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Tuesday, March 29, 2011

Whale Watching at JMKAC's 'Mocha Dick'

Art Review

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The John Michael Kohler Arts Center (JMKAC) continues to draw viewers to its series of exhibitions titled "Animal Magnetism." As a whole, the series explores humanity's relationship to other animals, often through monumental proportions.

A gallery near the museum's café houses "Tristin Lowe: Mocha Dick," a 52-foot-long replica of an albino sperm whale thought to battle whaling vessels in the Pacific Ocean in the 1800s (specifically, near Mocha Island off the Chilean coast).

Lowe uses white industrial wool felt to capture the look of the whale, while hiding the technology that inflates the massive sculpture and causes it to look almost like it's breathing. Zippers and hand stitching cover the whale's wool skin, mimicking the scratches and marks the whale would have received from harpoons and everyday life in the sea. Viewers will appreciate these techniques as they scrutinize the 250-plus barnacles spread over Mocha Dick's body, every stitch thread perfect.

Circling the inflatable mammal makes one feel insignificant—very small and of minute consequence in comparison to the vast size of whales and the world they inhabit. It's a world that humans have tried to conquer, perhaps ignoring another being's right to its existence. Lowe's impressive work may also represent an enormous blind spot in the human experience, as we envision a superior position in the universe instead of acting as caretakers to our surrounding environments—even in environments where other creatures might be threatening. ("Tristin Lowe: Mocha Dick" continues through May 8.)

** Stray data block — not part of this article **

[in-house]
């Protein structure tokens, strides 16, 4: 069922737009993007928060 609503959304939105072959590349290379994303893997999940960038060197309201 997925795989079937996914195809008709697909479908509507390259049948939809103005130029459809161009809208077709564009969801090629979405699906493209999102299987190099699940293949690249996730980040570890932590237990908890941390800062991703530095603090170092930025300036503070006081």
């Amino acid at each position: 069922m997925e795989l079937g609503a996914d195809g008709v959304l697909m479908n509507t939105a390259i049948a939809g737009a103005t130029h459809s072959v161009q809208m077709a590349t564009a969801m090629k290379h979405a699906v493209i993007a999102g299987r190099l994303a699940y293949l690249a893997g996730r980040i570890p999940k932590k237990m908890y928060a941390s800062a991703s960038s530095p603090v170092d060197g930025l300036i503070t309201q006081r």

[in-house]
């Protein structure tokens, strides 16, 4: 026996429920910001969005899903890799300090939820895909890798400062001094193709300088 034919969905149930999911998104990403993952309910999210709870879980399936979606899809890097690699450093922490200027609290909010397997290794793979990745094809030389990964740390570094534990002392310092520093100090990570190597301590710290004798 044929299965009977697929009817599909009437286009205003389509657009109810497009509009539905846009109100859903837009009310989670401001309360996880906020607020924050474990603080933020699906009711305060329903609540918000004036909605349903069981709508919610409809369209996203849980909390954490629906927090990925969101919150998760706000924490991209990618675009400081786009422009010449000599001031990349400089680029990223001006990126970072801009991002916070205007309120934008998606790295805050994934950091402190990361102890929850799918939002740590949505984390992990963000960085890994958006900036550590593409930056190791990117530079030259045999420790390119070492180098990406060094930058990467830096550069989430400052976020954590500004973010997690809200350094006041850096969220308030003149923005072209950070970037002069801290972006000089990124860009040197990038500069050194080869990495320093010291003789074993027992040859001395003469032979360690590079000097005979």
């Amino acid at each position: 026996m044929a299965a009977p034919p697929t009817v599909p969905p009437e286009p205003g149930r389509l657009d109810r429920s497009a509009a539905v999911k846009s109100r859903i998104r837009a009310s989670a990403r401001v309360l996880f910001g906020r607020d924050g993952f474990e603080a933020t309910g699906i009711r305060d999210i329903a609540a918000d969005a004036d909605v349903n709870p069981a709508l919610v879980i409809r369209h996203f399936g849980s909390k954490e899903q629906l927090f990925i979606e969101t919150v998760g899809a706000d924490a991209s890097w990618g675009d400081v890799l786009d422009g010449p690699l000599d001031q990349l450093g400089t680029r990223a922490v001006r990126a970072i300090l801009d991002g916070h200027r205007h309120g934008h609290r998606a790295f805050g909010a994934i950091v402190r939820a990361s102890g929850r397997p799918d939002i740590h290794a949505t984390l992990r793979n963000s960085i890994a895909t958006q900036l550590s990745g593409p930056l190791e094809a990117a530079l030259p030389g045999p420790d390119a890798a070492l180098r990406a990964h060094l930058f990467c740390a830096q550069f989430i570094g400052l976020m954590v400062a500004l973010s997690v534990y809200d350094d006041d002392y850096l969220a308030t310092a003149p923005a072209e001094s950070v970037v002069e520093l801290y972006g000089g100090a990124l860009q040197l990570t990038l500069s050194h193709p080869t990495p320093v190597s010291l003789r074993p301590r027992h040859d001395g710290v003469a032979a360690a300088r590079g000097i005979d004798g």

Cross the JMKAC's lobby to view another exhibit, an imaginative paper installation dominated by burned black and charred gray coloration. "Andrew Scott Ross: Century Zoo" features more than 500 drawings on paper—some are of monumental size and placed on the wall, while others are miniature images pasted to wooden pedestals. The drawings include animal images from across time and cultures. Some wall portraits appear as darkened shadows or apparitions, as the artist includes symbolic and mythological images in addition to animals from his own imagination. ("Andrew Scott Ross: Century Zoo" continues through May 1.)
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